Monday, February 24, 2014

The Table And The Good China

The heavy table with its rounded edges and shiny Formica top was pushed tight up against the wall and centered between the framed out kitchen window of the farm house I grew up in. It was there that I learned about the everyday and the importance of meeting at the table. My mom probably didn't think that serving eggs with bacon, tomato soup sided with grilled cheese sandwiches or meatloaf and mashed potatoes topped with lumpy gravy, on her tiny blue flower Corelle dishes, would mean so much in the whole scheme of life.

But I think it did.

She didn't feel like serving the almost 20,000 meals to me in those short eighteen years in her home, but she did. And she did it for years before I arrived and for decades after I departed. In fact the very day that I dropped in to see how she was doing, since she had contracted an upper respiratory infection, my dad was a little out of sorts because it was 5:00 p.m. and she wasn't cooking him supper. She and I both missed that meal as we drove to the doctor and then on to the emergency room. The fact is, mom would never cook another meal, because she passed away unexpectedly, three days later.

That's how life is.

You are going along thinking that life will always be a certain way and then one day it isn't.

For my dad, one of the hardest, daily reminders of mom’s earthly absence, is at meal time.

This Saturday I called him to see if we could lunch. He hates to eat alone, so that is usually a good way to spend time with him. There was a pause at the other end of the line. I know too, that he gets weary of eating out. So I begin to do what I do best when things are a little awkward, -I ramble on, because I'm a verbal processor who can talk and answer my own questions. "..Oh you are probably just sick of eating out.." "Do you have plans?" "Hey what if we do 4:00 at my house?" "Ya.... just come out to my house I'll find something to eat for the two of us....."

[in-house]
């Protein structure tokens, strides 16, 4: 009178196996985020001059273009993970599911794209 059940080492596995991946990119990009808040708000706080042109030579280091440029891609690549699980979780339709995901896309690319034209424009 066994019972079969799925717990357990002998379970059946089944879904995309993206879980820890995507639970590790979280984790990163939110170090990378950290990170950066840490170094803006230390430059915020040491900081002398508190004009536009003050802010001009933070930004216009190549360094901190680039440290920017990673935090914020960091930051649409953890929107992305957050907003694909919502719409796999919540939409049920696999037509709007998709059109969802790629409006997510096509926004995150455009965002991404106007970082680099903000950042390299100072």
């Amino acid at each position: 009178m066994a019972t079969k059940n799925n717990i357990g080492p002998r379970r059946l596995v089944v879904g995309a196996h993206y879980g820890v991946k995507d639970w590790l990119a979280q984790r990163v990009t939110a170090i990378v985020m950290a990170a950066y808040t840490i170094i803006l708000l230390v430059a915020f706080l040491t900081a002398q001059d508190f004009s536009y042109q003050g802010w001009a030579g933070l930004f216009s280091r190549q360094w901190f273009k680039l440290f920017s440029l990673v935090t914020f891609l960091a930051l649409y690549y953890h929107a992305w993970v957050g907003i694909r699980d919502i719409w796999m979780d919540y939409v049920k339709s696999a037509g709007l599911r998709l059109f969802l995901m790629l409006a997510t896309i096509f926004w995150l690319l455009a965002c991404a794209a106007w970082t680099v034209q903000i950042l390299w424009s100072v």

He does what Dads do well when they are tired of eating alone and eating out and agrees that he could make that work.

After hanging up, I shook my head, because I hadn't made it to the grocery store like I intended earlier in the week. I have a self-imposed rule to stay out of those places on the weekend when other people have to be there. After shuffling around I came up with two pathetic pork-chops. Who knew how long they had eluded being found in this freezer of ours.  Like small unappealing slabs of rock, I decided they were my best bet for company in three hours. My favorite earthenware roaster, the one I found years ago for $1, was retrieved from the closet that desperately needs reorganized. It makes me look like I'm a good cook. The meat hit the bottom with a clink. I poured a can of cream of mushroom soup with a little water over the top, then add a potato. I didn't even have a carrot to add into the mix.

With that in the oven, I went about doing the things I already had planned to do that day. Less than an hour before my dad was supposed to arrive, I was remembering my mom. Some days you just miss people more than others. And I was thinking about the legacy she left me.